• avoid using out-of-app ads that are delivered by modifying browser settings or placing icons on the mobile desktop
  • have a privacy policy and provide it to the app developers who will enable the delivery of targeted ads through your network.

For operating system developers:

  • develop global privacy settings that allow users to control the data and device features accessible to apps.

For mobile carriers:

  • leverage your ongoing relationship with mobile customers to educate them on mobile privacy and particularly on children’s privacy.

The attorney general’s report points out that users are growing more concerned about their online privacy, especially when using mobile applications, and therefore makes recommendations that go beyond the requirements already set forth in the California Online Privacy Protection Act. The report urges developers to build greater privacy protections into their applications than are currently required by law, with an eye toward potential regulation in this area in the future.

The report has not been universally well received, however. In response to the attorney general’s report, representatives of the advertising industry sent a letter3 to Harris, expressing concerns that the report’s guidelines excluded perspective of “end-users, whose businesses and industries would be adversely effected [sic] by the recommendations you plan to issue as guidance.” The letter goes on to warn that the report’s recommendations will “chill innovation in the marketplace, cost jobs” and are “unworkable and could create market confusion.”

Given the California attorney general’s focus on consumer privacy protections, especially in the mobile marketplace, companies who collect personally identifiable information from users in California would do well to consider this report’s recommendations and best practices when building and deploying their mobile applications. California is one of the world’s largest economies and home to Silicon Valley. It is quite possible that other states—as well as the federal government—will follow California’s lead.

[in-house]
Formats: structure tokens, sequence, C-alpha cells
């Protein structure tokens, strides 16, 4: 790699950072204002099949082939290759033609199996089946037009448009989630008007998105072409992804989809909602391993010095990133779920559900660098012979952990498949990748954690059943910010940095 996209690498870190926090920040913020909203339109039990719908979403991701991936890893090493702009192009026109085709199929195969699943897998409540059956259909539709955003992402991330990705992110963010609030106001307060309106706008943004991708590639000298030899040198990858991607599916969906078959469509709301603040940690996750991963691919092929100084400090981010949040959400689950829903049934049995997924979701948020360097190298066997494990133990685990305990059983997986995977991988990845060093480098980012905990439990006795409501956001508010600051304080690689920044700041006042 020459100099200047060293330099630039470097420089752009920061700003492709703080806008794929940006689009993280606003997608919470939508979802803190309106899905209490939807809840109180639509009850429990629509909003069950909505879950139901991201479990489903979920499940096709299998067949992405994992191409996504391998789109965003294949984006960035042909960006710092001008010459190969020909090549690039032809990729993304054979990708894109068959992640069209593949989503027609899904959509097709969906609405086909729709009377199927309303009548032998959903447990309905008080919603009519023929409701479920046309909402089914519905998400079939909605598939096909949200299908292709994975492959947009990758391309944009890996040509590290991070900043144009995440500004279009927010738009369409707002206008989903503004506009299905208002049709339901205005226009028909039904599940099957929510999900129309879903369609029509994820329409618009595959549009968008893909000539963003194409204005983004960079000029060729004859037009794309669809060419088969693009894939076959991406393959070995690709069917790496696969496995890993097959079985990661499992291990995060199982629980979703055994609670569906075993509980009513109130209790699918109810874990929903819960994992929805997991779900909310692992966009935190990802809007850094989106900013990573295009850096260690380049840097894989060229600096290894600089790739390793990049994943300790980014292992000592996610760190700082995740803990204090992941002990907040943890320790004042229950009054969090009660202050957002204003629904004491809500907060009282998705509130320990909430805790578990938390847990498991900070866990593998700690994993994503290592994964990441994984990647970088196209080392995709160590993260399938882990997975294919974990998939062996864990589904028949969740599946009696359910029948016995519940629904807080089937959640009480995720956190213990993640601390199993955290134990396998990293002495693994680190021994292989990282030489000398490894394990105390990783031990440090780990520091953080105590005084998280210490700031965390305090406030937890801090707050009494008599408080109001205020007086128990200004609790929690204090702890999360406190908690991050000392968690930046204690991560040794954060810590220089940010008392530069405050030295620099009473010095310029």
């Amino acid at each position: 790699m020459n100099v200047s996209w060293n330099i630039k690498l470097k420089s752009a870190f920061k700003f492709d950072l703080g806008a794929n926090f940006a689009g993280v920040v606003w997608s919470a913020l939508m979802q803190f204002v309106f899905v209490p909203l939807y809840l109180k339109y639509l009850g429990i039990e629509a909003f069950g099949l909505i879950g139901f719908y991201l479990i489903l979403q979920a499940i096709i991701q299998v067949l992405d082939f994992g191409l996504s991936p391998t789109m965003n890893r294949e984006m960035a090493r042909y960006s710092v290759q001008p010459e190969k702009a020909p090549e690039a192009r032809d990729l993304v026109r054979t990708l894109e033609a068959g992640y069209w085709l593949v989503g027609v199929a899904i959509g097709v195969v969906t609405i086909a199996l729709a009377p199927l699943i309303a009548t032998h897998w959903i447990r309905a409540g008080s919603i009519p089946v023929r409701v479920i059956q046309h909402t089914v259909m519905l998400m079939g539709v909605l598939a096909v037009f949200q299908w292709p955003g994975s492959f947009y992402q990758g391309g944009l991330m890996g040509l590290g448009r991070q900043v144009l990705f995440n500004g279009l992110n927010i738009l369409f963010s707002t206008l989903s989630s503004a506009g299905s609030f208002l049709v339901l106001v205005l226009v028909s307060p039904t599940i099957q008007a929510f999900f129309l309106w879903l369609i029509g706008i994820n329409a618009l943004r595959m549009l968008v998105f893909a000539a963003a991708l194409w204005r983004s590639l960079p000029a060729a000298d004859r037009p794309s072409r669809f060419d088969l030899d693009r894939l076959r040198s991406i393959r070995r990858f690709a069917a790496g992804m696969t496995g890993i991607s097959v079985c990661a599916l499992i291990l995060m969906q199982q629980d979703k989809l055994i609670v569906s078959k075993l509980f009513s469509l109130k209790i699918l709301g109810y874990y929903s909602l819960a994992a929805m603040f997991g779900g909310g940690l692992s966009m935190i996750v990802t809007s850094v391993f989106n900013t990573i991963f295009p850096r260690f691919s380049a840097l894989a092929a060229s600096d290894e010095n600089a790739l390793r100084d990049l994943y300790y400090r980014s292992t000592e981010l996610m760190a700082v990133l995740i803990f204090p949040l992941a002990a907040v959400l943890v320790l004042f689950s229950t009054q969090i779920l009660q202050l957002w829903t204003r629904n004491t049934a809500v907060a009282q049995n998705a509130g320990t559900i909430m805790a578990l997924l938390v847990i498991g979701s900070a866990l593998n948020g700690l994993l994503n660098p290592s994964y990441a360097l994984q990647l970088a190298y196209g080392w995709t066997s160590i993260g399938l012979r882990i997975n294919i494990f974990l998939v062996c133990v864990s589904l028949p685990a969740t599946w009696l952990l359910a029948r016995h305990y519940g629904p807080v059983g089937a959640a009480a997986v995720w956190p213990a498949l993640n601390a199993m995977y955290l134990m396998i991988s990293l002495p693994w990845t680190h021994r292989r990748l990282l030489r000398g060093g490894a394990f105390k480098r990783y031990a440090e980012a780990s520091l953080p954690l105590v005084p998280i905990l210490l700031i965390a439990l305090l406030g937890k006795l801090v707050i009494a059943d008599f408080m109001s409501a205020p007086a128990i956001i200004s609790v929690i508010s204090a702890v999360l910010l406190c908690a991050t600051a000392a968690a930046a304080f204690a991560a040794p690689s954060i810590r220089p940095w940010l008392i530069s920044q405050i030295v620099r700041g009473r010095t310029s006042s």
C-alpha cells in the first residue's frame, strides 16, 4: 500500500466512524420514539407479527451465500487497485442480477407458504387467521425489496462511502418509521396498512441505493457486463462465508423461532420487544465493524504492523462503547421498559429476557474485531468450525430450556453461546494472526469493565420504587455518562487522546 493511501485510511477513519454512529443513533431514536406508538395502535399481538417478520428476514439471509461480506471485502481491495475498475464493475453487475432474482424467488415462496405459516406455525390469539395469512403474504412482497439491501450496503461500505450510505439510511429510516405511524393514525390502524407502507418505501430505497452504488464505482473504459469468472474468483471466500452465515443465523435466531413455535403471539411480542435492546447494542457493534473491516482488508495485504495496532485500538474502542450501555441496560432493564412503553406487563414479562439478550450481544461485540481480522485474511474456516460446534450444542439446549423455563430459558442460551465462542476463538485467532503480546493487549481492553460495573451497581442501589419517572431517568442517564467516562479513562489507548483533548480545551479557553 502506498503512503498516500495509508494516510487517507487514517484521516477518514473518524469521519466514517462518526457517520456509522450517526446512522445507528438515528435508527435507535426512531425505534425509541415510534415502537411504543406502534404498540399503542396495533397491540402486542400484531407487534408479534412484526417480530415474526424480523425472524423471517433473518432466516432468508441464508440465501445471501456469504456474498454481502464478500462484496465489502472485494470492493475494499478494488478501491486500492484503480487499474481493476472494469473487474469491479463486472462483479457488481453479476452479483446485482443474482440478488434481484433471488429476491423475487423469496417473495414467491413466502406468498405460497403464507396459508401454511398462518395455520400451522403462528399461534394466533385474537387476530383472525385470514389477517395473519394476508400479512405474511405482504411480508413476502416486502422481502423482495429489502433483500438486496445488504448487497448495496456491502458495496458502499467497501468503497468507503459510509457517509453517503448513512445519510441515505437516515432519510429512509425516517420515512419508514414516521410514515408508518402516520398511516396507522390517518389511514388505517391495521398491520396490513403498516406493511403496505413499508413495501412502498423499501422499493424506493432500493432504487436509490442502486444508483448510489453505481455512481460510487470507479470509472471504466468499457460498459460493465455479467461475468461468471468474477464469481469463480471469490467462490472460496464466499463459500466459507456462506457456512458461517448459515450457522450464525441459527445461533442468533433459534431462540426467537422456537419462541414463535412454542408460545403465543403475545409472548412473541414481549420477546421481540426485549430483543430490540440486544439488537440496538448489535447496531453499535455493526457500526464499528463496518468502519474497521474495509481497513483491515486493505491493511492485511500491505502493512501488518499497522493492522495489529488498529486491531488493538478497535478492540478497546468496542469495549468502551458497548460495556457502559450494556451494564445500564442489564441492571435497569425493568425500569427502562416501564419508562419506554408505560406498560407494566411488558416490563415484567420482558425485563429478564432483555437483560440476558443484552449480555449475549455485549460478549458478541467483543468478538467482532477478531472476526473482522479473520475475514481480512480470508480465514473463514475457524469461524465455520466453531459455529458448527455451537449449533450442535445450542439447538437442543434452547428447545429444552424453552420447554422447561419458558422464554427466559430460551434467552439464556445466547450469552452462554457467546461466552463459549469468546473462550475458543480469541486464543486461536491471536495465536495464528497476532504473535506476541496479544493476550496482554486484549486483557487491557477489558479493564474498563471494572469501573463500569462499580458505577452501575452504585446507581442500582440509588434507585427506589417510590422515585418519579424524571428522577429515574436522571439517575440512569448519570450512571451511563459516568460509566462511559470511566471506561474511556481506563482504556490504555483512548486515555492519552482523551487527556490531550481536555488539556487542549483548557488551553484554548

1 Most cell phones today have access to the Internet, and mobile application developers are taking advantage of that by releasing more than 1,600 new applications every day. See California Office of the Attorney General, Attorney General Kamala D. Harris Issues Guidance on How Mobile Apps Can Better Protect Consumer Privacy, available at http://oag.ca.gov/news/press-releases/attorney-general-kamala-d-harris-issues-guidance-how-mobile-apps-can-better.

2 See http://www.ftc.gov/opa/2012/03/privacyframework.shtm.

3 Available at http://www.ana.net/getfile/18215.

The material in this publication was created as of the date set forth above and is based on laws, court decisions, administrative rulings and congressional materials that existed at that time, and should not be construed as legal advice or legal opinions on specific facts. The information in this publication is not intended to create, and the transmission and receipt of it does not constitute, a lawyer-client relationship.